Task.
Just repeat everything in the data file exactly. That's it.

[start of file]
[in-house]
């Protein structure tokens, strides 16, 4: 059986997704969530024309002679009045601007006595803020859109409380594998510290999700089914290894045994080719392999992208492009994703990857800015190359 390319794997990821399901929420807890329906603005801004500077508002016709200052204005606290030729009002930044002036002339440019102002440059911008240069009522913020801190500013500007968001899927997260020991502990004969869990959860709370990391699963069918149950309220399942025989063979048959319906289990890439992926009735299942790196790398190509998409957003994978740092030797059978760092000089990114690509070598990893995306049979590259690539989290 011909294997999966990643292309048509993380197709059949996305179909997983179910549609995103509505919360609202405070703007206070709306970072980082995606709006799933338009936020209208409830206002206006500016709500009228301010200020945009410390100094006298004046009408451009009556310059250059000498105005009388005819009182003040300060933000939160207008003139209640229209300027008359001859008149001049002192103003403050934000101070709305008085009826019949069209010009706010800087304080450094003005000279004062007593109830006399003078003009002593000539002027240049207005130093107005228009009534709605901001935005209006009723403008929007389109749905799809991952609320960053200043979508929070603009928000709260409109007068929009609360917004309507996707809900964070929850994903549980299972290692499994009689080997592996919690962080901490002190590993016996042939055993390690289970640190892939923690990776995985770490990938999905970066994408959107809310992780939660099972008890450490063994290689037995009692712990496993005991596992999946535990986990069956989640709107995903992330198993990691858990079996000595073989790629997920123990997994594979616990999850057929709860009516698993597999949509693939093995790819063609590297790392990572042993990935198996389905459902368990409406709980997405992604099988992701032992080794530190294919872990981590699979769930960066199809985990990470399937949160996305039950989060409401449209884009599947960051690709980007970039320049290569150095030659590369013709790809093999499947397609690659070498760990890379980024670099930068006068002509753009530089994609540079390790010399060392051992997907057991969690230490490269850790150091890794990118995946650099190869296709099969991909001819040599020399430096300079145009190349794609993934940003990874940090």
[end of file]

[in-house]
């Protein structure tokens, strides 16, 4: 059986997704969530024309002679009045601007006595803020859109409380594998510290999700089914290894045994080719392999992208492009994703990857800015190359 390319794997990821399901929420807890329906603005801004500077508002016709200052204005606290030729009002930044002036002339440019102002440059911008240069009522913020801190500013500007968001899927997260020991502990004969869990959860709370990391699963069918149950309220399942025989063979048959319906289990890439992926009735299942790196790398190509998409957003994978740092030797059978760092000089990114690509070598990893995306049979590259690539989290 011909294997999966990643292309048509993380197709059949996305179909997983179910549609995103509505919360609202405070703007206070709306970072980082995606709006799933338009936020209208409830206002206006500016709500009228301010200020945009410390100094006298004046009408451009009556310059250059000498105005009388005819009182003040300060933000939160207008003139209640229209300027008359001859008149001049002192103003403050934000101070709305008085009826019949069209010009706010800087304080450094003005000279004062007593109830006399003078003009002593000539002027240049207005130093107005228009009534709605901001935005209006009723403008929007389109749905799809991952609320960053200043979508929070603009928000709260409109007068929009609360917004309507996707809900964070929850994903549980299972290692499994009689080997592996919690962080901490002190590993016996042939055993390690289970640190892939923690990776995985770490990938999905970066994408959107809310992780939660099972008890450490063994290689037995009692712990496993005991596992999946535990986990069956989640709107995903992330198993990691858990079996000595073989790629997920123990997994594979616990999850057929709860009516698993597999949509693939093995790819063609590297790392990572042993990935198996389905459902368990409406709980997405992604099988992701032992080794530190294919872990981590699979769930960066199809985990990470399937949160996305039950989060409401449209884009599947960051690709980007970039320049290569150095030659590369013709790809093999499947397609690659070498760990890379980024670099930068006068002509753009530089994609540079390790010399060392051992997907057991969690230490490269850790150091890794990118995946650099190869296709099969991909001819040599020399430096300079145009190349794609993934940003990874940090």